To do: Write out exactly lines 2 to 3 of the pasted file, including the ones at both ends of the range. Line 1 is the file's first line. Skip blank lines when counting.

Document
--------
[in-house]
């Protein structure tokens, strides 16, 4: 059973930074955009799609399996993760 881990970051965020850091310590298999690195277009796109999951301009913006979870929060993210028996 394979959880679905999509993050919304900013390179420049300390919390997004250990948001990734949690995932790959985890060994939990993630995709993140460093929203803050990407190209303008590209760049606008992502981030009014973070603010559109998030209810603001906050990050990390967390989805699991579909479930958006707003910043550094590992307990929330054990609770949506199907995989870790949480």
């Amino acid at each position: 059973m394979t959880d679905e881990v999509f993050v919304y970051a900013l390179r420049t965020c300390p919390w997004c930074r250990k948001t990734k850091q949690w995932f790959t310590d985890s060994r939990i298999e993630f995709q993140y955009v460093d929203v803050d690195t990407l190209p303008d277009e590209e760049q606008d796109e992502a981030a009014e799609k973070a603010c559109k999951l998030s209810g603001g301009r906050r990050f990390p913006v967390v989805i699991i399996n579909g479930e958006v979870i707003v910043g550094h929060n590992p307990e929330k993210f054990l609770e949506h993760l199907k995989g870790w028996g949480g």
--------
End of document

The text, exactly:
């Protein structure tokens, strides 16, 4: 059973930074955009799609399996993760 881990970051965020850091310590298999690195277009796109999951301009913006979870929060993210028996 394979959880679905999509993050919304900013390179420049300390919390997004250990948001990734949690995932790959985890060994939990993630995709993140460093929203803050990407190209303008590209760049606008992502981030009014973070603010559109998030209810603001906050990050990390967390989805699991579909479930958006707003910043550094590992307990929330054990609770949506199907995989870790949480």
């Amino acid at each position: 059973m394979t959880d679905e881990v999509f993050v919304y970051a900013l390179r420049t965020c300390p919390w997004c930074r250990k948001t990734k850091q949690w995932f790959t310590d985890s060994r939990i298999e993630f995709q993140y955009v460093d929203v803050d690195t990407l190209p303008d277009e590209e760049q606008d796109e992502a981030a009014e799609k973070a603010c559109k999951l998030s209810g603001g301009r906050r990050f990390p913006v967390v989805i699991i399996n579909g479930e958006v979870i707003v910043g550094h929060n590992p307990e929330k993210f054990l609770e949506h993760l199907k995989g870790w028996g949480g």